From the CIA-orchestrated overthrow of Iran’s prime minister in 1953 to tension and conflicts under President Trump, the conflict between the two countries is continuing for more than 65 years.
On 3rd January 2020, Iran’s top military commander, Gen Qasem Soleimani, is killed by a U.S. drone strike in Iraq. Iran vows “severe revenge” for his death and pulls back from the 2015 nuclear accord. Now that Iran and America have openly exchanged fire, the conflict between the two countries will likely continue in the shadow where it has begun.
Who was General Suleimani? Why America targeted him?
General Suleimani was hardly a household name in the United States. Still, as far as American officials were concerned, he was responsible for more instability and death in the Middle East region than almost anyone. As the head of the elite Quds Force, General Suleimani was effectively the second-most powerful man in Iran. He had a big hand in managing plenty of proxy wars in Iran, Syria, Lebanon, and Yemen, including a campaign of roadside bombs and other attacks that killed an estimated 600 American troops during the height of the Iraq war.
As per the officials, since the last 18 months, there have been discussions about whether to target General Suleimani or not. After figuring it would be too difficult to hit him in Iran, officials decided to go after him during one of his frequent visits to Syria or Iraq. There were several agents in seven different entities to report his movement. General Suleimani set off on his last trip on New Year’s Day, flying to Damascus and then heading by car to Lebanon to meet with Mr. Nasrallah. Mr. Nasrallah said in a later speech that he warned General Suleimani that the American news media was focusing on him and publishing his photograph.
According to Trump administration, General Suleimani was going to Baghdad as part of the attack plot. Well, there are different theories about the purpose of his visit. General Suleimani had played a role as a power broker in Iraqi politics and two Iraqi politicians with links to Iran.
As per the Prime minister Adel Abdul Mahdi, he had plans to meet General Suleimani a few hours after his arrival in Baghdad. He said, “It was expected that he was carrying a message for me from the Iranian side responding to the Saudi message that we had sent to the Iranian side to reach the agreements. Although, Saudi officials said he was unaware of any message carried by General Suleimani. In fact, the editor in chief of Al Arabiya English, a Saudi news site said, “It is laughable. Suddenly, this man is a diplomat extraordinaire one day before he died?”
It is still not clear whether he was carrying any message with him or not. Whatever it is, it died with him in the mangled wreckage at Baghdad’s airport.
What was Trump’s reaction?
President Trump planned to play golf the following morning, 4th January. But as per his advisers, it would give a wrong message as General Suleimani’s death stirred unrest around the Middle East and raised the prospect of a broader conflict with Iran.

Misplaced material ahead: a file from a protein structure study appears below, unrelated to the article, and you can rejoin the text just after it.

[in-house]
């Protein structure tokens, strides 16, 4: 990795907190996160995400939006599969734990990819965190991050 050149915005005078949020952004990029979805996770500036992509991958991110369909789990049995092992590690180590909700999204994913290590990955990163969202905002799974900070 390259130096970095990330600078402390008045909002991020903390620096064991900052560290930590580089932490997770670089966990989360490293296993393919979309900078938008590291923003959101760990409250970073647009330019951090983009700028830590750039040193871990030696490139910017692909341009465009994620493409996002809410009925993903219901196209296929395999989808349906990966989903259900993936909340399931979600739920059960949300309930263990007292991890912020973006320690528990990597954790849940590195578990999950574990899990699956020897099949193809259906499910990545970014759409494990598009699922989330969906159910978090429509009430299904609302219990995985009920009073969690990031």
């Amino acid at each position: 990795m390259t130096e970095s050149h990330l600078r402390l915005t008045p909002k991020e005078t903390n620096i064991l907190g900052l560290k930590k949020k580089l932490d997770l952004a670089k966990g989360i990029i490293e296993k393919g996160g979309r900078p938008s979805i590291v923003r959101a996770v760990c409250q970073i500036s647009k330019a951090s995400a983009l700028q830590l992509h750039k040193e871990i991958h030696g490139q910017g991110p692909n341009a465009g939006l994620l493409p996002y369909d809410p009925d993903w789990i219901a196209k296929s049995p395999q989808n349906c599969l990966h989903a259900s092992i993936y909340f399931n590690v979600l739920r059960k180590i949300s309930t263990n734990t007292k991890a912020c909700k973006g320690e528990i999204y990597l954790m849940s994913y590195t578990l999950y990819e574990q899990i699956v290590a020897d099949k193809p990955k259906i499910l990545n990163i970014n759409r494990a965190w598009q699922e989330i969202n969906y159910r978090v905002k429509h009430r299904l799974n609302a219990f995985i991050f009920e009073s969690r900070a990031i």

Mr. Trump reportedly opened his first statement on the mission that Friday by describing General Suleimani as the No 1 terrorist anywhere in the world.
Donald Trump seemed satisfied on Wednesday that Tehran had learned its lesson. He said on television, “ready to embrace peace with all who seek it.” The statement came right after the overnight barrage of ballistic missiles fired harmlessly on U.S. bases in Iraq to avenge the U.S. drone strike that killed Soleimani.
On the other side, Iran’s Supreme Leader Ayatollah Ali Khamenei called the strikes a slap in America’s face and reiterated that his long term goal remains the ouster of U.S. forces from the region.
No major European power, not even Britain, voiced support for the drone strike, even some leaders agreed that General Suleimani had blood on his hands. The French and Japanese both offered to play a mediator role, but that only annoyed Mr. Trump, who dislikes middlemen. President Emmanuel Macron of France played an active role, reaching out to both sides. “Macron’s specificity is that he does not approve, but he also does not condemn,” said Michel Duclos, a former French ambassador to Syria. Chancellor Angela Merkel of Germany spoke with Mr. Trump, too, and expressed concern for Iraq’s stability.
The most important European country in these seven days, it turned out, was Switzerland, which has served as the intermediary between the United States and Iran since they broke off diplomatic relations in 1980.
So, is it over?
The struggle between the two nations is not really over. Iran may find other ways to take revenge. Iraqi leaders may expel American forces, accomplishing in death what General Suleimani tried and failed to do in life.
Is it the sign of world war 3?
Do you think Iran and America will end up in a war?
Are we ready for war?